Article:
WARNING: SEO has Changed forever!
There's Hummingbird, Pigeon, Pirate, Penguin 3.0 & Penguin 4.0, and other horrors. What's up with SEO?
Isn't it time you stopped chasing Google's Algorithm and just gave Google what it wants? It's a novel idea, huh?
It certainly allows me to sleep easier at night knowing Google likes my content and wants to push it to the top of the SERPs.
Let's start off by answering this question:
Why is it so difficult to optimize for a keyword phrase?
The answer is in this video:
The truth is, Google is looking to wipe out ALL content from the SERPs if it has been “engineered” to rank well by optimizing the content for a specific phrase or two. When you read this type of web content, you can easily spot phrases that seem a little out of place, or forced, or repeated several times throughout the article. Using a keyword phrase 3 to 5 times every 100 words within an article is just not natural. It used to be that Google wanted these “hints” to tell it what a page was about, but today, it considers this type of keyword focused content as spam.
Web Content Studio was created at the end of 2008, beginning of 2009 to help webmasters create content a different way – a way that mimics natural writers.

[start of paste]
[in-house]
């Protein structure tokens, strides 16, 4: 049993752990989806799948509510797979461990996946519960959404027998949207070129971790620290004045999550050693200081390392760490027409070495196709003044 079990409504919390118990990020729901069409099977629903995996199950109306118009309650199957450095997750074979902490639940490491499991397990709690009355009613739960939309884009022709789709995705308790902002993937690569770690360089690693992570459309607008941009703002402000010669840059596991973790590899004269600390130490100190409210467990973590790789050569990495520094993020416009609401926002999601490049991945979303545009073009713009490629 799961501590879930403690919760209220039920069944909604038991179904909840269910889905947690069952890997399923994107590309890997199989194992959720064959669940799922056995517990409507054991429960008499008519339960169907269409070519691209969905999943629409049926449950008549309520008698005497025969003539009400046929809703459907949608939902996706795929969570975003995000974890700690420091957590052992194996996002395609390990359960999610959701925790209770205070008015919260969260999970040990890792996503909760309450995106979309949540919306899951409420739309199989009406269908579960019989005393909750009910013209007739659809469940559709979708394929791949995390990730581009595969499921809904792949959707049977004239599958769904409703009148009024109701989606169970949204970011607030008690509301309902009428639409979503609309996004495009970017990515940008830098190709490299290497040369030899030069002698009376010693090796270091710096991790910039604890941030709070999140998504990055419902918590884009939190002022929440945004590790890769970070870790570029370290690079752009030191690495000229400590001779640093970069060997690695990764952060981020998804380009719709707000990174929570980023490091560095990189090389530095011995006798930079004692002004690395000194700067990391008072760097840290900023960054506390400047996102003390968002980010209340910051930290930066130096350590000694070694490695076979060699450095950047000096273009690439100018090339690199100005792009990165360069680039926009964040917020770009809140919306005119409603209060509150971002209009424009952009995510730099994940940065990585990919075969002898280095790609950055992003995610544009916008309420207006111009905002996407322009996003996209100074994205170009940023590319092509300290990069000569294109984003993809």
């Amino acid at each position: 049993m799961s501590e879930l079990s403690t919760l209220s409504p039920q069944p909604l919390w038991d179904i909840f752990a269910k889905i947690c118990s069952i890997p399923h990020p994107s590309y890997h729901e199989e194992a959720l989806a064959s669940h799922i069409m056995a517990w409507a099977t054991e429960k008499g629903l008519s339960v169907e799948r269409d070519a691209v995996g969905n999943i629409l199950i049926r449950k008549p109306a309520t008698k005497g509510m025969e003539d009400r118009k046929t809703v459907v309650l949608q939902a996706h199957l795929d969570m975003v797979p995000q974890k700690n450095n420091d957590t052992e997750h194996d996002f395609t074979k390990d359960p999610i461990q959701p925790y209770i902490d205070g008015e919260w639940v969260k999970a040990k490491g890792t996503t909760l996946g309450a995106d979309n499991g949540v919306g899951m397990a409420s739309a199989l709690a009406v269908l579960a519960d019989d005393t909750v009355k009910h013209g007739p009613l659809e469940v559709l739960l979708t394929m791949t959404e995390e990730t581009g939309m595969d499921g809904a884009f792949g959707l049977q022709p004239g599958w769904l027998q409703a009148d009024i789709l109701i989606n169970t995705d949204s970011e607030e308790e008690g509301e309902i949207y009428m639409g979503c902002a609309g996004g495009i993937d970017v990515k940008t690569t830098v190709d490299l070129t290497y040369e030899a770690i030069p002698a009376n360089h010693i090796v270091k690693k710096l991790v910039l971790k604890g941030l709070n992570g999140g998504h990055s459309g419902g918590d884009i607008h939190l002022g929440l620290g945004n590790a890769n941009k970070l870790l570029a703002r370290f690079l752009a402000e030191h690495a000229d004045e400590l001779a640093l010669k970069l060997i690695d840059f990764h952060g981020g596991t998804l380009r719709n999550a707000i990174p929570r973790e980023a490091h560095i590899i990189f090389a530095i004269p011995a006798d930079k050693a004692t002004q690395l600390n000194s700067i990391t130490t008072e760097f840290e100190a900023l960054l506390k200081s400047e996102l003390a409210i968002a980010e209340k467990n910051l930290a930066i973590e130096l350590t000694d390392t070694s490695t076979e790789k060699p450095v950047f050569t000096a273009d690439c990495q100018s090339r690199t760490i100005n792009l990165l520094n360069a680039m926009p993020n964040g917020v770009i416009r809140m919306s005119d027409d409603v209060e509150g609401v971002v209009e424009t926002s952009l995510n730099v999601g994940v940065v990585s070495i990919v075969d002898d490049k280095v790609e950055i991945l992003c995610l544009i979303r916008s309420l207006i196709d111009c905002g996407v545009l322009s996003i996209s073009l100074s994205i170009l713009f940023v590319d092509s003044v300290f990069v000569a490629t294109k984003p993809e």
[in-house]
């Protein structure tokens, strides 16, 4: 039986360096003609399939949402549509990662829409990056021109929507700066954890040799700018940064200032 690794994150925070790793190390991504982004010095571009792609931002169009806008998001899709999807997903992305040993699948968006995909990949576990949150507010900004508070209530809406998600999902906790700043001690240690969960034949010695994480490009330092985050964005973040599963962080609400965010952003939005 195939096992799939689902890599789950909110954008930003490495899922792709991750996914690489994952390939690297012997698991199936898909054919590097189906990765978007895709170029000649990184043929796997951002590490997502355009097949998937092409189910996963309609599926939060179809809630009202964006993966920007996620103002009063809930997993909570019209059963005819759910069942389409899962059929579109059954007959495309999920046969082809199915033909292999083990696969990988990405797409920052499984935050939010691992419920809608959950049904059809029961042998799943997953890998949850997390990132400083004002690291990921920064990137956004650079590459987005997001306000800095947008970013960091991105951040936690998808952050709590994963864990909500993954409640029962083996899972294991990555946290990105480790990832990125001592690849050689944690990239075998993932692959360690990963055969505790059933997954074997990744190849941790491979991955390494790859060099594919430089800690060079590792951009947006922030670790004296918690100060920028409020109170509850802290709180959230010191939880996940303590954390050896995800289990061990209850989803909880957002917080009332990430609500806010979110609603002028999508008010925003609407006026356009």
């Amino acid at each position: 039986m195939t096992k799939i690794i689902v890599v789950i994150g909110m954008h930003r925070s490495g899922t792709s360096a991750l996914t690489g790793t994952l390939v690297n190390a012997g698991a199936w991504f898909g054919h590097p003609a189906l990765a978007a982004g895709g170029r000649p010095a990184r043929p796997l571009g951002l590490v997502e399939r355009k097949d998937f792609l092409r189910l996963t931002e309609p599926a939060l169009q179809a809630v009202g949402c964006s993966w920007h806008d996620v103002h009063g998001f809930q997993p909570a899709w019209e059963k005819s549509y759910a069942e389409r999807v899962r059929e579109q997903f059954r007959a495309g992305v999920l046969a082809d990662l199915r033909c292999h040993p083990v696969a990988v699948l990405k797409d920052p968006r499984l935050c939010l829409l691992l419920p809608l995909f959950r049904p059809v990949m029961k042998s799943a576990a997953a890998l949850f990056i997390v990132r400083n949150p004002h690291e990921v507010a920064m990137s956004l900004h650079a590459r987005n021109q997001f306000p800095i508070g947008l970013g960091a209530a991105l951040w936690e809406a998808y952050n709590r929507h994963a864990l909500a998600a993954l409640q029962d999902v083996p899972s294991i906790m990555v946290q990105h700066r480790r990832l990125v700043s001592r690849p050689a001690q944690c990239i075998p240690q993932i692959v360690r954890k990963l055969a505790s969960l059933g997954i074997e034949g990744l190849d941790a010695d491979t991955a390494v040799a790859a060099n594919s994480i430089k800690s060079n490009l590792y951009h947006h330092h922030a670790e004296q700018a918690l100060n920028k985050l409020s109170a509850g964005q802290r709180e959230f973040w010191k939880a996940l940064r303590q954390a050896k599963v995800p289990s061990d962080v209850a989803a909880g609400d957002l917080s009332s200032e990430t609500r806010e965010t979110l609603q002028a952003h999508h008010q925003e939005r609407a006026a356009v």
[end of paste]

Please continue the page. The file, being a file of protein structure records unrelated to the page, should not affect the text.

Natural Writers Don’t Write About a Keyword Phrase, They Write About a Theme or Topic
Suppose you identify the phrase “how does insulin work” as one go want to rank for.
The old keyword-focused method would be to get that phrase into the title, H1 header, opening paragraph etc. Reading the article, you’d know what phrase was being targeted by the webmaster because you’d see it repeated where it wasn’t actually necessary. In other words it was FORCED into the content in an attempt to get it to rank for that phrase.
A medical expert would write about “How does insulin work” naturally without focusing on specific keyword phrases. The exact phrase might be used, but only where it makes sense to do so. There would be no requirement to get that phrase into the body of the article. Instead, the article would be written naturally, with words and phrases being used when they were needed, in the context of the best possible article on the topic.
The article would no doubt have words like: blood sugar, glucose, insulin, regulate, pancreas, blood, circulate, liver, muscle, beta cells, secrete, globulins, etc.